Ishmael POWELL, Appellant v. COMMONWEALTH of Kentucky, Appellee.
Ishmael Powell appeals from the Kenton Circuit Court's judgment, sentencing him to thirteen years' imprisonment, after a jury found him guilty of complicity to commit first-degree robbery and being a first-degree persistent felony offender (PFO).2 Powell argues that the trial court erred by continuing his trial date, thereby violating his right to a speedy trial, and by admitting “investigative hearsay.” For the following reasons, we affirm.
Powell was arrested on January 7, 2005, for being involved with two other assailants in the armed robbery of two victims. Powell was released from custody approximately two and one-half months later pursuant to RCr 3 5.22 because he had not been indicted; however, he then was indicted on April 15 for two counts of first-degree robbery and/or complicity to commit first-degree robbery. He subsequently also was indicted for being a second-degree PFO.
The court granted Powell's original counsel's June 29 motion to withdraw from the matter. On August 3, with new counsel representing Powell, the matter was set for trial on September 27. A few days before the trial date, Powell moved for a speedy trial. On September 26, the Commonwealth moved for a continuance so it could try the three codefendants jointly. One of Powell's codefendants had just been taken into custody, while Powell's other codefendant had not yet been extradited to Kentucky. The court granted the Commonwealth's motion.
The matter was set for trial on November 8; however, Powell moved to continue the trial date since yet another appointment of new counsel was made on October 24. The matter ultimately went to trial on December 6.
Powell argues that the trial court erred by granting the Commonwealth's motion to continue his September 27 trial date, thereby violating his right to a speedy trial. We disagree.
To determine whether a defendant's right to a speedy trial has been violated, a court must consider the four factors set forth by the United States Supreme Court in Barker v. Wingo, 407 U.S. 514, 92 S.Ct. 2182, 33 L.Ed.2d 101 (1972). The first factor, the length of the delay, is a triggering mechanism in that there need be no inquiry into the other factors unless the length of delay is “presumptively prejudicial.” 407 U.S. at 530, 92 S.Ct. at 2192. The “length of delay that will provoke such an inquiry is necessarily dependent upon the peculiar circumstances of the case.” 407 U.S. at 530-31, 92 S.Ct. at 2192. The elements which a court must consider to determine whether a delay was presumptively prejudicial include the nature of the charges and the length of the delay. Dunaway v. Commonwealth, 60 S.W.3d 563, 569 (Ky.2001).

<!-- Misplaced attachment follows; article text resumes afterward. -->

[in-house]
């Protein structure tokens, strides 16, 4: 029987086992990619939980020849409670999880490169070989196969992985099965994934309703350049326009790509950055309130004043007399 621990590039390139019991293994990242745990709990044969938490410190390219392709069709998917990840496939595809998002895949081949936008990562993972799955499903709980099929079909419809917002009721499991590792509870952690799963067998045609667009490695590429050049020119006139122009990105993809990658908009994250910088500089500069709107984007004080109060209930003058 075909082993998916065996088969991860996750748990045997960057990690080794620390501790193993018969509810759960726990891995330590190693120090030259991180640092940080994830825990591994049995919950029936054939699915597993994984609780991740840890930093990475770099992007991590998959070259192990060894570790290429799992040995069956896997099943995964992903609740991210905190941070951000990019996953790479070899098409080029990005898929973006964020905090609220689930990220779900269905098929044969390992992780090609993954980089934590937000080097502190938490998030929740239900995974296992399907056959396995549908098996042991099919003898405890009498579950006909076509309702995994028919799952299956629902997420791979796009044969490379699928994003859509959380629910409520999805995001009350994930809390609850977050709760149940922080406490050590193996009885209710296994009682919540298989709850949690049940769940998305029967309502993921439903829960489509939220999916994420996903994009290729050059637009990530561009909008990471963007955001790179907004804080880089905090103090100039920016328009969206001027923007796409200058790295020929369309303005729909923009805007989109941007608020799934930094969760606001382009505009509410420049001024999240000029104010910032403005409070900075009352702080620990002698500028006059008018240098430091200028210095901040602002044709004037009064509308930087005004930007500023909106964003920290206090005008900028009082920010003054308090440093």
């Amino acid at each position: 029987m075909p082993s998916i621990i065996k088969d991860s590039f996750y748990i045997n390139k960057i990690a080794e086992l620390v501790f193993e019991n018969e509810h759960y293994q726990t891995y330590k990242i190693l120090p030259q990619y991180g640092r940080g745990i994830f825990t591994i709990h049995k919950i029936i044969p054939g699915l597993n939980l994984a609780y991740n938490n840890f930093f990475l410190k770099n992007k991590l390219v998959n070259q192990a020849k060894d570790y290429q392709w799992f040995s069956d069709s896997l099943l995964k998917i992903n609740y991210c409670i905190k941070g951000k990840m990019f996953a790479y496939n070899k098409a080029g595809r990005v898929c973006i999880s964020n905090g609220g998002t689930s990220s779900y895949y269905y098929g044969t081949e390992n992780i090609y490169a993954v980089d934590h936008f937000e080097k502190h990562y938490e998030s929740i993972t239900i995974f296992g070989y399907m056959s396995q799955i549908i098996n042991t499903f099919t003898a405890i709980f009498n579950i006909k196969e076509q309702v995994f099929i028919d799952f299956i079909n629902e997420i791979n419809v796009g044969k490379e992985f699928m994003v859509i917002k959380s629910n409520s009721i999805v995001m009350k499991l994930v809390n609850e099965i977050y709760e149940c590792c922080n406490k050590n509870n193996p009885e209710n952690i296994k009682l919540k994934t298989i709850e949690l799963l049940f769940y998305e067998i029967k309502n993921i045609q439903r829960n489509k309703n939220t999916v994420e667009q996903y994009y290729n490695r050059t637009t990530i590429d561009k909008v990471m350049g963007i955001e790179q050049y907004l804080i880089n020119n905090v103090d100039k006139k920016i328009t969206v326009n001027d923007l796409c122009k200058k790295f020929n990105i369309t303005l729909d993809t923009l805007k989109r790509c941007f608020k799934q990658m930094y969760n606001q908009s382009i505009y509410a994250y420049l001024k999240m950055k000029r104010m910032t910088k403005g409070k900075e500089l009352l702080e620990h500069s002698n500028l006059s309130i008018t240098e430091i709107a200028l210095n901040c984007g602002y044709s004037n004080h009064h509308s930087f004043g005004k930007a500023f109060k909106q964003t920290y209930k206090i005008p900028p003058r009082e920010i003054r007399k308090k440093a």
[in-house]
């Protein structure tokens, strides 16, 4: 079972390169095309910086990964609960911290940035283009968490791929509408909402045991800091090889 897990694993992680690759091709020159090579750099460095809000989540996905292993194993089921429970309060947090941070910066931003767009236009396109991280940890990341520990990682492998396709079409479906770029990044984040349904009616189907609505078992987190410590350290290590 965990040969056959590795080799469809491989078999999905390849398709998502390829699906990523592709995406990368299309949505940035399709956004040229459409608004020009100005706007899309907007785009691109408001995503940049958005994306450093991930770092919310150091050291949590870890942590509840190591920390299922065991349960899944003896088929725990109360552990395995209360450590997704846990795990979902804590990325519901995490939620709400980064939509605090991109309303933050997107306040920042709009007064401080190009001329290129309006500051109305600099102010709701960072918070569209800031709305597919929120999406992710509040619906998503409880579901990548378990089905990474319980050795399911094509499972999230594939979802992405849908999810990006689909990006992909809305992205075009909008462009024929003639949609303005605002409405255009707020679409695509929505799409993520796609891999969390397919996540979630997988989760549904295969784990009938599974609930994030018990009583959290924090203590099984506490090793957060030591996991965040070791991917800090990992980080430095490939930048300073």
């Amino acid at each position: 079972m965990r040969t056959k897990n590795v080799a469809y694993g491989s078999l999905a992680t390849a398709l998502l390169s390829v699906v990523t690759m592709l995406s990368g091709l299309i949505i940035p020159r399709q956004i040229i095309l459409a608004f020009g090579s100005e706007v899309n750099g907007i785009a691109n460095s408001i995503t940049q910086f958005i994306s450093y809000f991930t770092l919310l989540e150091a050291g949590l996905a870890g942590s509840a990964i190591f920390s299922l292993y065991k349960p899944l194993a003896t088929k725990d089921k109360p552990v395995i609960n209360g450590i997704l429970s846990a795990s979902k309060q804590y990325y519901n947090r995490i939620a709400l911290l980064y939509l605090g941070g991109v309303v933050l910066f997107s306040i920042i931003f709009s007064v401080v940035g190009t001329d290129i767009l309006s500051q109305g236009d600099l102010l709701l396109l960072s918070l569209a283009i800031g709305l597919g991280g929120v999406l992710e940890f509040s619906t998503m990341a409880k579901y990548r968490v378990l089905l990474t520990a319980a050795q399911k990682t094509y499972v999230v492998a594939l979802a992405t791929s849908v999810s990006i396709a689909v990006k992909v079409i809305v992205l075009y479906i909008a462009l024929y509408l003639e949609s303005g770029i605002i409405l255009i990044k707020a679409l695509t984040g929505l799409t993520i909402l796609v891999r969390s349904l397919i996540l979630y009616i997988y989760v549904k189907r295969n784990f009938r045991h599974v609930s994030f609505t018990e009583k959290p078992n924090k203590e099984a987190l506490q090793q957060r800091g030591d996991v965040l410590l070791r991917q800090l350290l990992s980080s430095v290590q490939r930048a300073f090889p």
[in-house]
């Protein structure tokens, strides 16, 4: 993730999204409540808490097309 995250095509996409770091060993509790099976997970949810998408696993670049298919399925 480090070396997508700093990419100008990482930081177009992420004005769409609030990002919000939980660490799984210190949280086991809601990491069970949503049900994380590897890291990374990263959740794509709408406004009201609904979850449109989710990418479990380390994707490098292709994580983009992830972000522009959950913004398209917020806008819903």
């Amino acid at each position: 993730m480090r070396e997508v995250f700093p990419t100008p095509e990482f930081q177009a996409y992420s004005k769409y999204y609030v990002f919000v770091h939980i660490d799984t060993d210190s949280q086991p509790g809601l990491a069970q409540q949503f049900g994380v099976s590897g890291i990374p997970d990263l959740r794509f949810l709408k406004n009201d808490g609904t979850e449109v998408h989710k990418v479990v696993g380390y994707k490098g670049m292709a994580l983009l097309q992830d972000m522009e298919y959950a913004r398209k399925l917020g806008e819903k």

Here, Powell was indicted along with two other codefendants for the first-degree robbery and/or complicity to commit first-degree robbery of two victims. As such, the charges were serious and complex. See Dunaway, 60 S.W.3d at 569 (indictment for three counts of first-degree robbery and one count of PFO “serious and of moderate complexity”); see also Barker, 407 U.S. at 531, 92 S.Ct. at 2192 (“delay that can be tolerated for an ordinary street crime is considerably less than for a serious, complex conspiracy charge”).
With regard to the time element, the Court in Doggett v. United States, 505 U.S. 647, 652 n. 1, 112 S.Ct. 2686, 2691 n. 1, 120 L.Ed.2d 520 (1992), noted that, “[d]epending on the nature of the charges, the lower courts have generally found postaccusation delay ‘presumptively prejudicial’ at least as it approaches one year.” Kentucky courts have held accordingly. See Gerlaugh v. Commonwealth, 156 S.W.3d 747, 750 (Ky.2005) (nine-month delay in prosecution resulting in first-degree robbery conviction not presumptively prejudicial); Brown v. Commonwealth, 934 S.W.2d 242, 248-49 (Ky.1996) (eleven-month delay in prosecution resulting in two murder and first-degree assault convictions not presumptively prejudicial); Soto v. Commonwealth, 139 S.W.3d 827, 843-44 (Ky.2004) (slightly less than one-year delay in prosecution resulting in conviction on two murder counts, attempted murder, first-degree wanton endangerment, first-degree burglary, and tampering with physical evidence was on the borderline of being presumptively prejudicial at best; other Barker factors considered); Dunaway, 60 S.W.3d at 569-70 (thirteen and one-half month delay in prosecution on three counts of first-degree robbery and one count of first-degree PFO presumptively prejudicial; other Barker factors considered). While we appreciate that other entities may suggest that trials occur more quickly,4 these guidelines simply are not the law in Kentucky.
As to when a defendant's right to a speedy trial arises, a literal reading of the Sixth Amendment suggests that this right “attaches only when a formal criminal charge is instituted and a criminal prosecution begins.” Commonwealth v. Miles, 816 S.W.2d 657, 659 (Ky.App.1991) (quoting United States v. MacDonald, 456 U.S. 1, 6, 102 S.Ct. 1497, 1501, 71 L.Ed.2d 696 (1982)). The United States Supreme Court has specifically held that “the Speedy Trial Clause of the Sixth Amendment does not apply to the period before a defendant is indicted, arrested, or otherwise officially accused.” Id. (citing United States v. Marion, 404 U.S. 307, 313, 92 S.Ct. 455, 459, 30 L.Ed.2d 468 (1971)). The Supreme Court has further explained